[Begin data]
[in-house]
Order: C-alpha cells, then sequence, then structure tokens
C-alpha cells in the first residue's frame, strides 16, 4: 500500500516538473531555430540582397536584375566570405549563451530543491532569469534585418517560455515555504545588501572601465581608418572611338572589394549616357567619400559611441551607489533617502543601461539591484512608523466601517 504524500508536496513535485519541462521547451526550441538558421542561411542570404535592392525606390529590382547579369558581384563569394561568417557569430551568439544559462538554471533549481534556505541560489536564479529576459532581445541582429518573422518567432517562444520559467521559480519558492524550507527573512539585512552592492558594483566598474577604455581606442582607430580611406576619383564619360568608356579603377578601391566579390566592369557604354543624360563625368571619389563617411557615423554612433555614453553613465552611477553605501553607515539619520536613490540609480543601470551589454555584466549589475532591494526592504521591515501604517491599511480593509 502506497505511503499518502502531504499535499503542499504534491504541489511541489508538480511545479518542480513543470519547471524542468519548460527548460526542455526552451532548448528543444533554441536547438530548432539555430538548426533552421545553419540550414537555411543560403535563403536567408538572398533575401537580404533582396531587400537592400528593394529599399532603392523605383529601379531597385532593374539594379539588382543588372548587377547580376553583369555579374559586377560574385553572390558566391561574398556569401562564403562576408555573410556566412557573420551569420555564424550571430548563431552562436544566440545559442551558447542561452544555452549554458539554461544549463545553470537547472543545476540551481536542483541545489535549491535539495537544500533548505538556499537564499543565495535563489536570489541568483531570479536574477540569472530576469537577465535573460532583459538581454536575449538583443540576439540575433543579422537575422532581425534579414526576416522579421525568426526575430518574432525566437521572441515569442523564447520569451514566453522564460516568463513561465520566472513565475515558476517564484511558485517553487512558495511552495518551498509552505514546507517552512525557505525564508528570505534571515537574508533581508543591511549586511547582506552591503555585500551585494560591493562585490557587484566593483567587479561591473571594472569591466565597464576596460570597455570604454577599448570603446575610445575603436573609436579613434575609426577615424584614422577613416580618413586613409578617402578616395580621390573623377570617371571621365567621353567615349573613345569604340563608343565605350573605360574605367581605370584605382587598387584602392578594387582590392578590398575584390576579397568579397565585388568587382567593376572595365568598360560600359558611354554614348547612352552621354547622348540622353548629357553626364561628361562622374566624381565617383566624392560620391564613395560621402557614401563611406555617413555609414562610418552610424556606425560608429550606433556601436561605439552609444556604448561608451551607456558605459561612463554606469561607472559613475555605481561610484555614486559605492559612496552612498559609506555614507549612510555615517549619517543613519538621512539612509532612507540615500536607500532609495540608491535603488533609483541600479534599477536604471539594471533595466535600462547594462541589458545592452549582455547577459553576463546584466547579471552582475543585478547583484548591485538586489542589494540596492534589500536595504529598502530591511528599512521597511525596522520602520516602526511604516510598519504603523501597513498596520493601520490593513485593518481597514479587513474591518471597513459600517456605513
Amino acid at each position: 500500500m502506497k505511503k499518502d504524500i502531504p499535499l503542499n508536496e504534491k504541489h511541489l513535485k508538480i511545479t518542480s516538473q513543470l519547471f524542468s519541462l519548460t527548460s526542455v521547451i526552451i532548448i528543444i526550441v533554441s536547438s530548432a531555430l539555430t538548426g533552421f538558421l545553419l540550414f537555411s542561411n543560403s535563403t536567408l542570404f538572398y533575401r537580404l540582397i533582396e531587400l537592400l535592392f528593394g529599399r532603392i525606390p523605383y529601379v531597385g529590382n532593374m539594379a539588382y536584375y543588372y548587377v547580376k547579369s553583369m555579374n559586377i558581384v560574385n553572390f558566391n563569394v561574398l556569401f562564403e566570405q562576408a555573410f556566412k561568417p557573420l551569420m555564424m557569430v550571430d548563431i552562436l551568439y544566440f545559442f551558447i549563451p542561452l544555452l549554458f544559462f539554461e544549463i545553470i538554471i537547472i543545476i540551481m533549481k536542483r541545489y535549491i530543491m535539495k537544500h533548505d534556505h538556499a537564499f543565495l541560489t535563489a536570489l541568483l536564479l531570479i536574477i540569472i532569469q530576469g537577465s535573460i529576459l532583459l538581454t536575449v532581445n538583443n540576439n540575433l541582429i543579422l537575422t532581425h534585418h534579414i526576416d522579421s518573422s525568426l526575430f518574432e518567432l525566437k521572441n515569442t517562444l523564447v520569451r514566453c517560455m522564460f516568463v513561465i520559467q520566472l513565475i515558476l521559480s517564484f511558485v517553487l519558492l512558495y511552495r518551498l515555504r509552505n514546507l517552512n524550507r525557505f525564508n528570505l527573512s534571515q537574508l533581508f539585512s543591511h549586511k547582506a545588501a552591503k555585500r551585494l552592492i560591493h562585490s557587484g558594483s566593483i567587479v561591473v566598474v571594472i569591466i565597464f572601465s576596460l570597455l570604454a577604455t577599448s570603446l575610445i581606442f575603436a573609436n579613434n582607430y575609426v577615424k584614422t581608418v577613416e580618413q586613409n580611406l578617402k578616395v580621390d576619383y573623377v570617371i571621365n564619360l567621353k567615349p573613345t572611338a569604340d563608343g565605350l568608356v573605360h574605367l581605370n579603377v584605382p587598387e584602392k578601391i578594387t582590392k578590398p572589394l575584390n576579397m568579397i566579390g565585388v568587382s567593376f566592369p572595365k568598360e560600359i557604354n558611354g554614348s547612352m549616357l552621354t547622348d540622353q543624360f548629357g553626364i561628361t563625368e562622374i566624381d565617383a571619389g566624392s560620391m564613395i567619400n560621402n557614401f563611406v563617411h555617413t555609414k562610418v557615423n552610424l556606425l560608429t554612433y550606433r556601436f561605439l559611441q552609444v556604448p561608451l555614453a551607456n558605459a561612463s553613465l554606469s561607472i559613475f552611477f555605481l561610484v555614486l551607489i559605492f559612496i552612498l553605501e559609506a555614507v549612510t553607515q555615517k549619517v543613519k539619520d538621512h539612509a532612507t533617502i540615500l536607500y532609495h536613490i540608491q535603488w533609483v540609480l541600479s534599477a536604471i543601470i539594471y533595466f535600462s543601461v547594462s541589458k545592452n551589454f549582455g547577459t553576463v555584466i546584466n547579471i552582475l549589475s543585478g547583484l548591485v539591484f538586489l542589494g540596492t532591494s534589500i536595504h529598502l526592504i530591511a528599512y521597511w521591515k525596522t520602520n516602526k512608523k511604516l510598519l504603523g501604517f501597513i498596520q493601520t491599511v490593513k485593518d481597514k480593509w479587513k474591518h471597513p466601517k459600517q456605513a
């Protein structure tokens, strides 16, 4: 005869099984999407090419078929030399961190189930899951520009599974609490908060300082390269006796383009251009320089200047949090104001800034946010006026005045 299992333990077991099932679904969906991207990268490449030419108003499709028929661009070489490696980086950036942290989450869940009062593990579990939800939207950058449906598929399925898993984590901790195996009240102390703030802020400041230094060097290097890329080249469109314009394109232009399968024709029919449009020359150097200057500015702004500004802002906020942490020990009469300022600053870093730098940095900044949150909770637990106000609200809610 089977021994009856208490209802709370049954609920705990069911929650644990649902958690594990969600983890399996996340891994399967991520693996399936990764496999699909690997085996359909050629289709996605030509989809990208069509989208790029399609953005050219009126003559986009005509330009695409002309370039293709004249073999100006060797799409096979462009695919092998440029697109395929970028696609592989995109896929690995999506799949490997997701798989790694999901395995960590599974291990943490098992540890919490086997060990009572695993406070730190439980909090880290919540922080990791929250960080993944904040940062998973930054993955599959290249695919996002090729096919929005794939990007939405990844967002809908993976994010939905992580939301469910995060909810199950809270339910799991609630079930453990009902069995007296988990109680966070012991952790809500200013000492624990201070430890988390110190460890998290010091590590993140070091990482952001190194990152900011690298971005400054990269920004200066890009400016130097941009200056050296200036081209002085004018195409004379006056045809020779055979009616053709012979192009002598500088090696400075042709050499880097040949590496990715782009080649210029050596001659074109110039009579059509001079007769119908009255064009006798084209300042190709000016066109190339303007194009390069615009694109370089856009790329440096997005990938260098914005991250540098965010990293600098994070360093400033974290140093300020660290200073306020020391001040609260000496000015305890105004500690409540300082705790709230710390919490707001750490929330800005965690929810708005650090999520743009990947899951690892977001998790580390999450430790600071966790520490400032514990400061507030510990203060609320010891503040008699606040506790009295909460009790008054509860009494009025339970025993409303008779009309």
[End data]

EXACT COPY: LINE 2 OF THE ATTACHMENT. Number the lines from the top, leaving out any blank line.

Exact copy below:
Order: C-alpha cells, then sequence, then structure tokens